The prevalence of heart failure (HF) is projected to steadily increase incurring the highest burden of cost to the healthcare system.1,2 Advanced HF therapies such as left ventricular assist device (LVAD) support are associated with improved survival and quality of life.1 In light of the complex and multifaceted nature of the care needed to support a patient with an LVAD, current guidelines require a comprehensive psychosocial assessment. The absence of a caregiver is a relative contraindication to LVAD support.1 Small studies have shown that a caregiver, particularly a spouse, may improve medical adherence and reduce 30-day hospital readmission and mortality.1 Despite these findings, perceptions of caregiver support requirements can vary significantly across LVAD programs. Patients with limited social support are more likely to be from a lower socioeconomic status, less likely to be married, nonwhite, and supported with public insurance.3 Inadequate or vague caregiver guidelines exacerbate current inequities by promoting inconsistent decision-making and increase implicit bias against those who are under supported.
We sought to better understand various current programmatic policies and recommendations for the need, number of caregivers, and duration of support across various VAD programs across North America.
Physician (surgical or medical) representatives of mechanical cardiac support programs across North America were invited by email to participate in an online six-question survey (Supplemental Digital Content 1, https://links.lww.com/ASAIO/A642) using a Qualtrics survey platform from October 22, 2019 for a 6-week period. Data were summarized descriptively.
A total of 20 respondents were surveyed from three Canadian (Programs A1–C1) and 14 American centers (A–N) (Table 1). Among the surveyed centers, 9 of 17 (53%) do not have a written policy on the need for social support for VAD eligibility. Three programs require a 24/7 live-in caregiver for variable durations of 2–6 weeks. All programs deem social support important ranging from extremely important (35%), very important (47%) to moderately important (18%). Flexible programs consider the patient’s health literacy, financial resources, and ability to travel in evaluating the need to have a live-in caregiver. Comments regarding the importance of social supports are summarized in Table 1. All programs surveyed educate patients and caregivers on how to perform a controller swap. Before coronavirus disease 2019 (COVID-19), only a third of programs provided some form of telemonitoring of VAD patients with home monitoring of hemodynamics with the use of a Cardiomems device, home international normalized ratio, periodic weight measurements, and blood pressure monitoring with the use of a Doppler device.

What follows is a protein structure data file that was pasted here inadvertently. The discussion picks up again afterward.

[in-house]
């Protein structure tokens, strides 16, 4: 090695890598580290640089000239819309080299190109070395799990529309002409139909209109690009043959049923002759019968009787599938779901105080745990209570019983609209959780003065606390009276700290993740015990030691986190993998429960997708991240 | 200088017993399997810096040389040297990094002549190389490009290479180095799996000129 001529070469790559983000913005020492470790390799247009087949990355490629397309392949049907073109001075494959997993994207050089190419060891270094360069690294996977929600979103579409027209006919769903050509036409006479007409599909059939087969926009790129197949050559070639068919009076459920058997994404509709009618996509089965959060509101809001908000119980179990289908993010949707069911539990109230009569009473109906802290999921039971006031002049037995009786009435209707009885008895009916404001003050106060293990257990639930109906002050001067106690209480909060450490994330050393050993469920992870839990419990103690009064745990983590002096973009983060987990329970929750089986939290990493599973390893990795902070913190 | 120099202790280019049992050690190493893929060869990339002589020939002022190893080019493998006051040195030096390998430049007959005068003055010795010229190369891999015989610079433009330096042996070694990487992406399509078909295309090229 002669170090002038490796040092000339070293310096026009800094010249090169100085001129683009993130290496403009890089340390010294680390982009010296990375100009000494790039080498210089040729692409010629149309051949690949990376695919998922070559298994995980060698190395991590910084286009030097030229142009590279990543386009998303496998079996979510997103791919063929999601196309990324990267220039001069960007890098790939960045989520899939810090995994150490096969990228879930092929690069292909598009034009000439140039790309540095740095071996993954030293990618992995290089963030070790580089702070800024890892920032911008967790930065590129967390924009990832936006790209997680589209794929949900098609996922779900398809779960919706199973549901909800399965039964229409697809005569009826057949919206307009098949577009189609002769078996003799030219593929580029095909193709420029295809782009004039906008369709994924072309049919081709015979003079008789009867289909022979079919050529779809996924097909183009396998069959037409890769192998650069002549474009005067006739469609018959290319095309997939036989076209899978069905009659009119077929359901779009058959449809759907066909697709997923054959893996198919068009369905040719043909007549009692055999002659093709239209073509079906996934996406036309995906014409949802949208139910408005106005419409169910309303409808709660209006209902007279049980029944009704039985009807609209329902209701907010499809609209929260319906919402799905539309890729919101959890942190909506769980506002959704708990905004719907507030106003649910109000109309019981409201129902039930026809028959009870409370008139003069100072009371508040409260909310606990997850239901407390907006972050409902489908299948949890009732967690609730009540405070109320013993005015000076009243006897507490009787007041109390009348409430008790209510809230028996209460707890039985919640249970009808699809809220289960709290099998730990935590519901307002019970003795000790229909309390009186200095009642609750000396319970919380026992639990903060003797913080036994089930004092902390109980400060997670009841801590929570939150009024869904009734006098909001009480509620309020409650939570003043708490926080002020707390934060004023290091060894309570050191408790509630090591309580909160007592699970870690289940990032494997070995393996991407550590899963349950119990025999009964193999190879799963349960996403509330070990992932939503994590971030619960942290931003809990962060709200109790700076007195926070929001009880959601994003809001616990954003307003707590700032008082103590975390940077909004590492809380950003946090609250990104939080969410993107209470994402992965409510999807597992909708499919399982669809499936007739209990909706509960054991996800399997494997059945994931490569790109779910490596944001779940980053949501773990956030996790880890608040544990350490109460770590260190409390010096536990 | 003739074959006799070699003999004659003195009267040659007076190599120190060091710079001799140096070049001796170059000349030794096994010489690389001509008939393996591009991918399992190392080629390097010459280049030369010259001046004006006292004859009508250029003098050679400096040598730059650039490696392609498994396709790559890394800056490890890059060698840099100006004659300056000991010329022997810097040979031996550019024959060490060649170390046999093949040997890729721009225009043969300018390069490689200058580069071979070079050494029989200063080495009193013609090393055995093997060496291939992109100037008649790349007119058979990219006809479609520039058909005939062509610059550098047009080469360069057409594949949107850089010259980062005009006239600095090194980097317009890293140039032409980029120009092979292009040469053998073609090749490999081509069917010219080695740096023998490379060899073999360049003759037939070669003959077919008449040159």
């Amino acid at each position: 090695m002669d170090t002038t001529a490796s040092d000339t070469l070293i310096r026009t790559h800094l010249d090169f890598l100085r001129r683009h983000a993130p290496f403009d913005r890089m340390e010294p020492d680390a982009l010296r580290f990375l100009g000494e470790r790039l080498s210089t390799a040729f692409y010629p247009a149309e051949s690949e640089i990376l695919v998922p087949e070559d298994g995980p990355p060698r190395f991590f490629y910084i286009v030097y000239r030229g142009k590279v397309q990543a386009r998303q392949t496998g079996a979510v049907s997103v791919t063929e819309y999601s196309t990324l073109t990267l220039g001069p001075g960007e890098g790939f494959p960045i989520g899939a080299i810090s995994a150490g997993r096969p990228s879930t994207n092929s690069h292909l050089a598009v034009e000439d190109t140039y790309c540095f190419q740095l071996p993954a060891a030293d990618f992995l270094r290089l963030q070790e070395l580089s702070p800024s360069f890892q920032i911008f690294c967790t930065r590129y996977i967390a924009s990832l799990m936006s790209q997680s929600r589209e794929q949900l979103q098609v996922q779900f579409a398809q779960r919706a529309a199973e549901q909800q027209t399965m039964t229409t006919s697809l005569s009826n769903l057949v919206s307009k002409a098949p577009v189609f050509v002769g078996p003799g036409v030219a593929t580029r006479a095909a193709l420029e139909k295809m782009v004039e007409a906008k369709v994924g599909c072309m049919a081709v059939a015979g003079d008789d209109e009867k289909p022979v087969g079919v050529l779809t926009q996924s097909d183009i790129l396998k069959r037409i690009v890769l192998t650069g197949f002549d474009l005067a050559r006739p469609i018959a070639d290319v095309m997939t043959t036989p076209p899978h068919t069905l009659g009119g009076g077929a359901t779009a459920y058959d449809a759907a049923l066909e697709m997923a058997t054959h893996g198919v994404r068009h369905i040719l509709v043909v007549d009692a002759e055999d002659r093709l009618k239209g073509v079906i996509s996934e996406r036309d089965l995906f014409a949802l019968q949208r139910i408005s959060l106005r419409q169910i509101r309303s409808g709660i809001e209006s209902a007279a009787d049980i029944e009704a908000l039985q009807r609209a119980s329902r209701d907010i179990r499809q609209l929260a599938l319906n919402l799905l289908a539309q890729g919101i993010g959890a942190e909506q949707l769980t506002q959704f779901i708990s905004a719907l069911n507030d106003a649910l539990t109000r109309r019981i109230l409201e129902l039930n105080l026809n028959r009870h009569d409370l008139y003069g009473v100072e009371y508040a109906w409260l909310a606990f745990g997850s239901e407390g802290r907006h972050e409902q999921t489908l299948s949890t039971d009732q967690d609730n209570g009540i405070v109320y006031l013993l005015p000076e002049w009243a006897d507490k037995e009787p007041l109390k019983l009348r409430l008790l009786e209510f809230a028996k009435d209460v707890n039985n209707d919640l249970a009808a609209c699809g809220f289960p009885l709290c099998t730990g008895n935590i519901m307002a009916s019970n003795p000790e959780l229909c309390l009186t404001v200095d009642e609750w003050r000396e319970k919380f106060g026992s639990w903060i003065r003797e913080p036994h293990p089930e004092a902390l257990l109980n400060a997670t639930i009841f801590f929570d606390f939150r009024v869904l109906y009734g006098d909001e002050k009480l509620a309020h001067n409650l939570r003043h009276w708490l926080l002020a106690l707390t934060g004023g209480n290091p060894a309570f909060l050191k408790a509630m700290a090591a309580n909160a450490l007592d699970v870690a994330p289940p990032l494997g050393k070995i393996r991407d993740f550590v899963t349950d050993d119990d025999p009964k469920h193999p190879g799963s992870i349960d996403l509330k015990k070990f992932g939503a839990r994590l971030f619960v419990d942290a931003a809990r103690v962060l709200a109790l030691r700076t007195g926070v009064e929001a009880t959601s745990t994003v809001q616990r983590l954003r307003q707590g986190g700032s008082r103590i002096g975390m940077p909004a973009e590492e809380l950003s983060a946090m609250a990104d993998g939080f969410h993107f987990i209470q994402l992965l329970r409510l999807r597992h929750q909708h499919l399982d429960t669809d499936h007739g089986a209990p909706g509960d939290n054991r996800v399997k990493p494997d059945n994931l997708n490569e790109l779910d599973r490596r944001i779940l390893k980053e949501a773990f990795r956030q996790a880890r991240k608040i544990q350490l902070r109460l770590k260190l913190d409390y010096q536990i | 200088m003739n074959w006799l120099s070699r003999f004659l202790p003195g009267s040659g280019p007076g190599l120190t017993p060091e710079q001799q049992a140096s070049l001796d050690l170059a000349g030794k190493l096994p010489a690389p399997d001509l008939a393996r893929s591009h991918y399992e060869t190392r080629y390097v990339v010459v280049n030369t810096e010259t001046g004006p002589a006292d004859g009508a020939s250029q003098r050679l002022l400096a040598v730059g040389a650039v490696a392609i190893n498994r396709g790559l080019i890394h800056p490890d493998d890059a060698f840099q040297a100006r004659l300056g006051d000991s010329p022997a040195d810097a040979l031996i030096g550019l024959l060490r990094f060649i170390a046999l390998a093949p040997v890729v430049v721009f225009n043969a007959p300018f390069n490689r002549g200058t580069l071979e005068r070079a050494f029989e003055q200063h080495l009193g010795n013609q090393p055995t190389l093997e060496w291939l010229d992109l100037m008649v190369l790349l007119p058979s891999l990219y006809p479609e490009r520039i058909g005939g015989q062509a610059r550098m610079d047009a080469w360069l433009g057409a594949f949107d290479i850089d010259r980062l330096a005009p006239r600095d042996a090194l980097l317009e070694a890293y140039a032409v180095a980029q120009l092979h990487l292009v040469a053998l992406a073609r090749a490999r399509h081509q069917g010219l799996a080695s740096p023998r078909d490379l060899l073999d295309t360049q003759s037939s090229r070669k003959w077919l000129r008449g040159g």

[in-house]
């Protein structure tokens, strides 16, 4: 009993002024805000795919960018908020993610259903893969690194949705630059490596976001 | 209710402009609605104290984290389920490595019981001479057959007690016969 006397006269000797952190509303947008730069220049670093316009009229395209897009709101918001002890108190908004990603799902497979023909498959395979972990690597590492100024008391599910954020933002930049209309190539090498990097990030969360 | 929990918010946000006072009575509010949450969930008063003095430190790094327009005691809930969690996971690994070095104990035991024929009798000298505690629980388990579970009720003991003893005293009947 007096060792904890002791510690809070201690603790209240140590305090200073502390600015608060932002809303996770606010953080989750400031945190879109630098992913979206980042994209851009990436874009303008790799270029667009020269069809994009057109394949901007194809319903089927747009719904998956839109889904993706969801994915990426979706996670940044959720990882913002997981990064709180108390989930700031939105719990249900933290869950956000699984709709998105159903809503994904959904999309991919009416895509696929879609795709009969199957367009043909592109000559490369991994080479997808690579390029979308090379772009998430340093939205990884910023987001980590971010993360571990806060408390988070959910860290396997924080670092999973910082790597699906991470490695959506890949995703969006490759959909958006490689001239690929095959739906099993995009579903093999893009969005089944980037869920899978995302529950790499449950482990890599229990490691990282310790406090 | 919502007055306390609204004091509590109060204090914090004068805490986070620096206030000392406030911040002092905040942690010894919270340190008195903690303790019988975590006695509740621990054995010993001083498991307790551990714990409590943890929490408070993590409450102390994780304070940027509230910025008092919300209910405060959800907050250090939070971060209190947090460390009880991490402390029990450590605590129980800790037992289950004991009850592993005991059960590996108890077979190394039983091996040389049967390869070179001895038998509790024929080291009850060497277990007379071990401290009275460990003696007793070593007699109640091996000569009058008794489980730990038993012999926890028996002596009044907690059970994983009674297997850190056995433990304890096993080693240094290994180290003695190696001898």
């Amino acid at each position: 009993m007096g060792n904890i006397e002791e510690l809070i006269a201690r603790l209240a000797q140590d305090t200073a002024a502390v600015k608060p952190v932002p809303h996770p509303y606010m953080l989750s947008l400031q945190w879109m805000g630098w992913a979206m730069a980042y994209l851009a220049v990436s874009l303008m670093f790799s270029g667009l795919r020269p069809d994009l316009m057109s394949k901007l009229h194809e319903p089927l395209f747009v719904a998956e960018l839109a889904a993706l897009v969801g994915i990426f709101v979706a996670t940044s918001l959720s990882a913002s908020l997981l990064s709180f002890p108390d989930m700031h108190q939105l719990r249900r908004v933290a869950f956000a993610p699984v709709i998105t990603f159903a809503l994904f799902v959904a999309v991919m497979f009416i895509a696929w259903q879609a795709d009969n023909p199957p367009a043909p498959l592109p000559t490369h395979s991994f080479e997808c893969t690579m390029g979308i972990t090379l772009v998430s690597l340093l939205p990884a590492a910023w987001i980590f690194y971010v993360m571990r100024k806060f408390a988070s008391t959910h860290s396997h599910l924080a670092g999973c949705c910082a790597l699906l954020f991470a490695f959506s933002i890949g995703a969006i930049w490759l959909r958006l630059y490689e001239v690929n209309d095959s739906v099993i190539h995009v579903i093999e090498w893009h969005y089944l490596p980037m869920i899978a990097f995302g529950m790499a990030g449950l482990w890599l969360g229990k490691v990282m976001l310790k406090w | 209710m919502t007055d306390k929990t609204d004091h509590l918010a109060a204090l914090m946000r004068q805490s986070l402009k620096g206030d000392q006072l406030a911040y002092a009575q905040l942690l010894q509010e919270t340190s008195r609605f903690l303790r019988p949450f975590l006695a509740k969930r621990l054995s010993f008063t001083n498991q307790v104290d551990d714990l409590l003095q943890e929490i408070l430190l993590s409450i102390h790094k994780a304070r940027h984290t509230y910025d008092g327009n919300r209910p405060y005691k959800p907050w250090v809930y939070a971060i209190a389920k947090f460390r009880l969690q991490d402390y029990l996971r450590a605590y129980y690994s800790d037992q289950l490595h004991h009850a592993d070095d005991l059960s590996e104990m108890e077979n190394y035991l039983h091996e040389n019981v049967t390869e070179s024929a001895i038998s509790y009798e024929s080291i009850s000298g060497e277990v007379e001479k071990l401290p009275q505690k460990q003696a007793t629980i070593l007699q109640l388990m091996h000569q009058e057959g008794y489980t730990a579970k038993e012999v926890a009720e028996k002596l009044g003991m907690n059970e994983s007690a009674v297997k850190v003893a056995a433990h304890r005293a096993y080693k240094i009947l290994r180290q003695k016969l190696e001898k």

Table 1. -
Summary of Program-specific Policies on the Need for Social Support for Left Ventricular Assist Device Candidacy
|Program* (N = 17)
||No formal policy. Social supports remain incredibly important, particularly early after implant. In the long run social support becomes less critical, but only in those doing well.
||Informal process. Social support is a major consideration but the program will search alternatives when possible.
||No written policy but require the availability of a live-in caregiver for a minimum of 30 days.